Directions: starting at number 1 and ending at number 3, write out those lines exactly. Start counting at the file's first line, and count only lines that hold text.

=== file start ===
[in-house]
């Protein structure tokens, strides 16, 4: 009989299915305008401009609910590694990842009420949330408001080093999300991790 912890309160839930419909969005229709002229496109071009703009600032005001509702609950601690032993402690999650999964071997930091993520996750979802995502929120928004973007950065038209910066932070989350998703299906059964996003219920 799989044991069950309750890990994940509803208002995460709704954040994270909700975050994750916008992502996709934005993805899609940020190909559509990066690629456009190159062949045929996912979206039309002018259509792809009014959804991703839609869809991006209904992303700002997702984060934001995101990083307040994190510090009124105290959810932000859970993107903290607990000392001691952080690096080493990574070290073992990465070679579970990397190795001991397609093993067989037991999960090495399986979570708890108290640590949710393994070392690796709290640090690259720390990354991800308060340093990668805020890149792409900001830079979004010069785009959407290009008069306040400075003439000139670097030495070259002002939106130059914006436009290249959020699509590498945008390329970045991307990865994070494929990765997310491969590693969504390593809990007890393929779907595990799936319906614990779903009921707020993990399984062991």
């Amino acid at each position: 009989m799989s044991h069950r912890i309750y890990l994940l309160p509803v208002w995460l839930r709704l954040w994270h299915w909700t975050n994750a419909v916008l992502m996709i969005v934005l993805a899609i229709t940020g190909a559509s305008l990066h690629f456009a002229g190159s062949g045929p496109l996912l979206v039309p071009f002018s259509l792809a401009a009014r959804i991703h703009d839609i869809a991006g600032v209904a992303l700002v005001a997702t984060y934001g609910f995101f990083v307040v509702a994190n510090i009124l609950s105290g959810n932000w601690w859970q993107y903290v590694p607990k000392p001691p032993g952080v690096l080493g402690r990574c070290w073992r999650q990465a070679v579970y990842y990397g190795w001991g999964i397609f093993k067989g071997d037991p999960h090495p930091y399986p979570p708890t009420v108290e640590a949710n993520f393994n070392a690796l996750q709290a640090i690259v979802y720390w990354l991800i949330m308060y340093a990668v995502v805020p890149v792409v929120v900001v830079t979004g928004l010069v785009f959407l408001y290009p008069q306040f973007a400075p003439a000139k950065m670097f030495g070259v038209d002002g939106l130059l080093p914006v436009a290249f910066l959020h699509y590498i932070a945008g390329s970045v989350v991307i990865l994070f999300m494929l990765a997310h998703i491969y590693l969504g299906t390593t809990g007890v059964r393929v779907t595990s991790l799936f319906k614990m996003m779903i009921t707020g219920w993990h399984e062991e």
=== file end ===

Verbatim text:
[in-house]
């Protein structure tokens, strides 16, 4: 009989299915305008401009609910590694990842009420949330408001080093999300991790 912890309160839930419909969005229709002229496109071009703009600032005001509702609950601690032993402690999650999964071997930091993520996750979802995502929120928004973007950065038209910066932070989350998703299906059964996003219920 799989044991069950309750890990994940509803208002995460709704954040994270909700975050994750916008992502996709934005993805899609940020190909559509990066690629456009190159062949045929996912979206039309002018259509792809009014959804991703839609869809991006209904992303700002997702984060934001995101990083307040994190510090009124105290959810932000859970993107903290607990000392001691952080690096080493990574070290073992990465070679579970990397190795001991397609093993067989037991999960090495399986979570708890108290640590949710393994070392690796709290640090690259720390990354991800308060340093990668805020890149792409900001830079979004010069785009959407290009008069306040400075003439000139670097030495070259002002939106130059914006436009290249959020699509590498945008390329970045991307990865994070494929990765997310491969590693969504390593809990007890393929779907595990799936319906614990779903009921707020993990399984062991």
């Amino acid at each position: 009989m799989s044991h069950r912890i309750y890990l994940l309160p509803v208002w995460l839930r709704l954040w994270h299915w909700t975050n994750a419909v916008l992502m996709i969005v934005l993805a899609i229709t940020g190909a559509s305008l990066h690629f456009a002229g190159s062949g045929p496109l996912l979206v039309p071009f002018s259509l792809a401009a009014r959804i991703h703009d839609i869809a991006g600032v209904a992303l700002v005001a997702t984060y934001g609910f995101f990083v307040v509702a994190n510090i009124l609950s105290g959810n932000w601690w859970q993107y903290v590694p607990k000392p001691p032993g952080v690096l080493g402690r990574c070290w073992r999650q990465a070679v579970y990842y990397g190795w001991g999964i397609f093993k067989g071997d037991p999960h090495p930091y399986p979570p708890t009420v108290e640590a949710n993520f393994n070392a690796l996750q709290a640090i690259v979802y720390w990354l991800i949330m308060y340093a990668v995502v805020p890149v792409v929120v900001v830079t979004g928004l010069v785009f959407l408001y290009p008069q306040f973007a400075p003439a000139k950065m670097f030495g070259v038209d002002g939106l130059l080093p914006v436009a290249f910066l959020h699509y590498i932070a945008g390329s970045v989350v991307i990865l994070f999300m494929l990765a997310h998703i491969y590693l969504g299906t390593t809990g007890v059964r393929v779907t595990s991790l799936f319906k614990m996003m779903i009921t707020g219920w993990h399984e062991e």